Jeff Moss has sold his Black Hat security think tank to technology publisher CMP Media LLC in a deal valued in the range of $14 million.
The deal gives the Manhasset, N.Y.-based CMP Media the assets and intellectual property of Black Hat Inc., one of the most prominent security conferences on the calendar.
The DefCon underground hacker meet-up, which is also owned by Moss, was not included in the deal.
In an interview with Ziff Davis Internet News, Moss said the acquisition included only the Black Hat Consulting, Black Hat Training and Black Hat Briefings assets.
“DefCon is a separate company and a separate business. They [CMP] werent interested in DefCon and Id never sell it anyway. I dont think CMP wants to be in the underground hacker conference world,” Moss said.
CMP Media, a subsidiary of U.K.-based United Business Media, will fold the Black Hat assets into its events unit, which already handles annual CSI (Computer Security Institute) conference.
Black Hat and CSI will remain separate entities within CMP Media.
Moss said the Black Hat USA, Black Hat Europe and Black Hat Asia shows will continue to operate without any significant changes.
“Not much will change in terms of content coming out of Black Hat. Were going to a company with more resources to expand the Black Hat brand. It will broaden the exposure of Black Hat to a larger audience,” said Moss, who created Black Hat in 1997 to provide advanced education to IT security pros.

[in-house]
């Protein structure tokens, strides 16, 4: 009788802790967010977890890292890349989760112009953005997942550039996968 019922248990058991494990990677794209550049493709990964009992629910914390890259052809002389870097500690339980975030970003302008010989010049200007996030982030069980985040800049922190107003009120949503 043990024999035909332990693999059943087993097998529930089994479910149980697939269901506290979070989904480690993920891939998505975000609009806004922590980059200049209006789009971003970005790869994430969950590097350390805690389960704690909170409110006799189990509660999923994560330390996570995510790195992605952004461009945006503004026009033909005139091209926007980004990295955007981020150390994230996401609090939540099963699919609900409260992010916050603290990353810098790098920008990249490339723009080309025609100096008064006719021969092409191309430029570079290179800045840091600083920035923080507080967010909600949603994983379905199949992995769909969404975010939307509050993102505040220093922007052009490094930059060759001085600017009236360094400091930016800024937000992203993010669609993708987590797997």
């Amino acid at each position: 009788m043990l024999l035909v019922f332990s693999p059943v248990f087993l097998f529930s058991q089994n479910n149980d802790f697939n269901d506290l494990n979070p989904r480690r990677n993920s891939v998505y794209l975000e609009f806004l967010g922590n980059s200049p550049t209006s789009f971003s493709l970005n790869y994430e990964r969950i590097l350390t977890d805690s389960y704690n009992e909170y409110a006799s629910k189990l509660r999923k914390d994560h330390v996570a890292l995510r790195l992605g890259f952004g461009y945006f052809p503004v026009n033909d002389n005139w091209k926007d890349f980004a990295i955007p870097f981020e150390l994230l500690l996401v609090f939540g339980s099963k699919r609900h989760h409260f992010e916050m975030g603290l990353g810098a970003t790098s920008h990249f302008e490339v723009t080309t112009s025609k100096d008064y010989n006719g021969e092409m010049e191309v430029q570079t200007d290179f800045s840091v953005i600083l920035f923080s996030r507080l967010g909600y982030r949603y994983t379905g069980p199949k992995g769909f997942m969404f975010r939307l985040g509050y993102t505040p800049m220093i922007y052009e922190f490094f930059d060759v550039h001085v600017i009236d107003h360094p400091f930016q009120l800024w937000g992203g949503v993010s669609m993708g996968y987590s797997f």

The acquisition follows the Ciscogate controversy that erupted at the Black Hat Briefings in Las Vegas this summer, when security researcher Michael Lynn quit his job to present the first-ever example of exploit shellcode in Cisco IOS (Internetwork Operating System), a presentation that landed him in legal hot water.
Black Hat was also sued by Cisco and Lynns former employer ISS (Internet Security Systems Inc.), but the matter was settled earlier this month.
Moss said the sale discussions with CMP had started before what he described as “the Cisco ordeal,” insisting the controversy never put the deal in jeopardy.
“We were negotiating even as all the legal stuff was happening. They knew what was going on. I dont think it scared them at all. Theyre publishers so theyre familiar with this kind of controversy,” Moss said.
He said he took offers from several companies but declined to provide details.